Hackers Demand $50 Million Ransom, Say Blueprints Stolen

by Ryan

  • A ransomware group is demanding Apple pay a ransom for Macbook schematics it claims to have stolen.
  • The group, called REvil, initially targeted Apple supplier Quanta with the $50 million ransom demand.
  • Its demand was timed to coincide with Apple’s big Spring unveiling event.
  • See more stories on Insider’s business page.

A group of hackers claim to have stolen Apple blueprints, and say they will publish the documents unless the tech giant pays a huge ransom.

As originally reported by The Record, members of a

group known as REvil say they stole Apple product blueprints from a Taiwanese company named Quanta, which is an Apple supplier.

Per The Record, REvil hackers posted on a dark-web forum that they approached Apple after Quanta refused to pay the ransom of $50 million.

REvil posted product schematics for what appeared to be Macbooks and the Apple Watch, as reviewed by multiple outlets — although it’s impossible to verify whether they are authentic. According to the Record, the group threatened to post more data every day that its ransom wasn’t met.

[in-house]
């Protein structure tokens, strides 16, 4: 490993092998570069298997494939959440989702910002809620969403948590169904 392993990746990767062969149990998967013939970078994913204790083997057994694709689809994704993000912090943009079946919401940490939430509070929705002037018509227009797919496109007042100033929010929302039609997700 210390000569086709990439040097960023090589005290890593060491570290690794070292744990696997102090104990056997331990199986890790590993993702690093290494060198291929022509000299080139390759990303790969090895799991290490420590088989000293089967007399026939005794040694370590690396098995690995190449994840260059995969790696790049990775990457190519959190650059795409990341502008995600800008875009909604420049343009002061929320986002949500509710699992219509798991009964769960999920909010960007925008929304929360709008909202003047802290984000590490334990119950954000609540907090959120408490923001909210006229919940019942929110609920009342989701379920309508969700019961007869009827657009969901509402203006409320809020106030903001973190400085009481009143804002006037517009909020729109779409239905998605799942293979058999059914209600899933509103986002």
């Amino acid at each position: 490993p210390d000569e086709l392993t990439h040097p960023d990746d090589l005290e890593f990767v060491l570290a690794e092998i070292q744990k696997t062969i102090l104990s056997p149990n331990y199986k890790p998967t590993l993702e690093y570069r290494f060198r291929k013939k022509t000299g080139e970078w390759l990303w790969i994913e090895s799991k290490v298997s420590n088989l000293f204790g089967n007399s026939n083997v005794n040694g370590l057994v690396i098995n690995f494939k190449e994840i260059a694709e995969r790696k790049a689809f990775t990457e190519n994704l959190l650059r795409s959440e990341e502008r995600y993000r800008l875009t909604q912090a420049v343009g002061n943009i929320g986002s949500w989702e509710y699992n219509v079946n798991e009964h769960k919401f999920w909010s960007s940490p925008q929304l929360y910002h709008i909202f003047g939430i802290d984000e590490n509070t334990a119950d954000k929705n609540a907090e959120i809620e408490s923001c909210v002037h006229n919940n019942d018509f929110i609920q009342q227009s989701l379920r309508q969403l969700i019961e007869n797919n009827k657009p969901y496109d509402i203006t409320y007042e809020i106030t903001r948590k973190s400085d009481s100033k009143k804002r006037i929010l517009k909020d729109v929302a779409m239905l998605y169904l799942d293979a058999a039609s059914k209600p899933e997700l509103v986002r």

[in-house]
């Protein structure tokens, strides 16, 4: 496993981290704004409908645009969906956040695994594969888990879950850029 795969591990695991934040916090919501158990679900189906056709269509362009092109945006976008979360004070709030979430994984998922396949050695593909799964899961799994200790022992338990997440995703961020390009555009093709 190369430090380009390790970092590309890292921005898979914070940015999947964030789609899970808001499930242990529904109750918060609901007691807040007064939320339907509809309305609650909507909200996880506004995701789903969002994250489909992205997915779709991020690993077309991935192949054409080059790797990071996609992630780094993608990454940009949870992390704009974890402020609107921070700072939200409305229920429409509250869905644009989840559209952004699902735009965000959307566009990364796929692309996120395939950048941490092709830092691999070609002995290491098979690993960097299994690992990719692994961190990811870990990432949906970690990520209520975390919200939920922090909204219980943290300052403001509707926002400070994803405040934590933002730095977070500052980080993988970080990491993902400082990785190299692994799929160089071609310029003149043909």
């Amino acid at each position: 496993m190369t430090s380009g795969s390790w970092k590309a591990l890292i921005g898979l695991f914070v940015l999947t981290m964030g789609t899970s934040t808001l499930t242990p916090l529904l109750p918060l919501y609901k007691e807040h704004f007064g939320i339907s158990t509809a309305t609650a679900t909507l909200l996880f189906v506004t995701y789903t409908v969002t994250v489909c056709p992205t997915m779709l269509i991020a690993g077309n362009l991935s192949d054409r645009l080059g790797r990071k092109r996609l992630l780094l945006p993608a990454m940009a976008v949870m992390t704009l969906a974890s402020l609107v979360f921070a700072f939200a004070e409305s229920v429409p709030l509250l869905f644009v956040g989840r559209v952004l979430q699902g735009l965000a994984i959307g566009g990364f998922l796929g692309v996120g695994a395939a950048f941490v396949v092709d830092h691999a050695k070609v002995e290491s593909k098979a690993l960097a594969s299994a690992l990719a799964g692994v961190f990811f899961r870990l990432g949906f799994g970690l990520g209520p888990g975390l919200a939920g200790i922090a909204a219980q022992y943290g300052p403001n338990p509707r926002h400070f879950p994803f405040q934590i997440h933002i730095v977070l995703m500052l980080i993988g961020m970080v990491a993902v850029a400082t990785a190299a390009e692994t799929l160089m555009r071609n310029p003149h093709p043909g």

In messages reviewed by both The Record and Bloomberg, REvil has given Apple a May 1 deadline.

“Our team is negotiating the sale of large quantities of confidential drawings and gigabytes of personal data with several major brands … We recommend that Apple buy back the available data by May 1,” the group said, per The Record’s reporting.

Apple told 9to5 Mac it was “looking into the incident” but did not offer further details.

Read more: A senior IT recruiter says cybersecurity professionals are in high demand. Here’s his advice for breaking into the field without a degree and nabbing a 6-figure job.

Quanta is a large manufacturer of Macbooks, and appeared to confirm its security system had been breached in a statement to Bloomberg

“Quanta Computer’s information security team has worked with external IT experts in response to cyber attacks on a small number of Quanta servers,” the company told Bloomberg. “We’ve reported to and kept seamless communications with the relevant law enforcement and data protection authorities concerning recent abnormal activities observed. There’s no material impact on the company’s business operation,” it added.

REvil’s demand was timed to coincide with Apple’s major Spring product unveiling event

Apple did not immediately respond when contacted by Insider. Quanta also did not respond to a request for comment.

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